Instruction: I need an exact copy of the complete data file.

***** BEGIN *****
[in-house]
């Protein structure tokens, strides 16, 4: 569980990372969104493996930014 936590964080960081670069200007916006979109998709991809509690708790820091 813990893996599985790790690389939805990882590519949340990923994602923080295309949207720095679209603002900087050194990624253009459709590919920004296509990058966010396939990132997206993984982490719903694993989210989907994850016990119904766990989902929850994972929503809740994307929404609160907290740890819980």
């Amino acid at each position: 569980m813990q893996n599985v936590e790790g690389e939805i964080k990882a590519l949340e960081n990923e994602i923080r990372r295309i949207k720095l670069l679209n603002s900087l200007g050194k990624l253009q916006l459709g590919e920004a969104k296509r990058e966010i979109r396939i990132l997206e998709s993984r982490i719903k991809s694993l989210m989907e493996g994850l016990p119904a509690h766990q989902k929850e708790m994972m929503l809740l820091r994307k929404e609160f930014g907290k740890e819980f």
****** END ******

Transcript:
[in-house]
């Protein structure tokens, strides 16, 4: 569980990372969104493996930014 936590964080960081670069200007916006979109998709991809509690708790820091 813990893996599985790790690389939805990882590519949340990923994602923080295309949207720095679209603002900087050194990624253009459709590919920004296509990058966010396939990132997206993984982490719903694993989210989907994850016990119904766990989902929850994972929503809740994307929404609160907290740890819980």
């Amino acid at each position: 569980m813990q893996n599985v936590e790790g690389e939805i964080k990882a590519l949340e960081n990923e994602i923080r990372r295309i949207k720095l670069l679209n603002s900087l200007g050194k990624l253009q916006l459709g590919e920004a969104k296509r990058e966010i979109r396939i990132l997206e998709s993984r982490i719903k991809s694993l989210m989907e493996g994850l016990p119904a509690h766990q989902k929850e708790m994972m929503l809740l820091r994307k929404e609160f930014g907290k740890e819980f």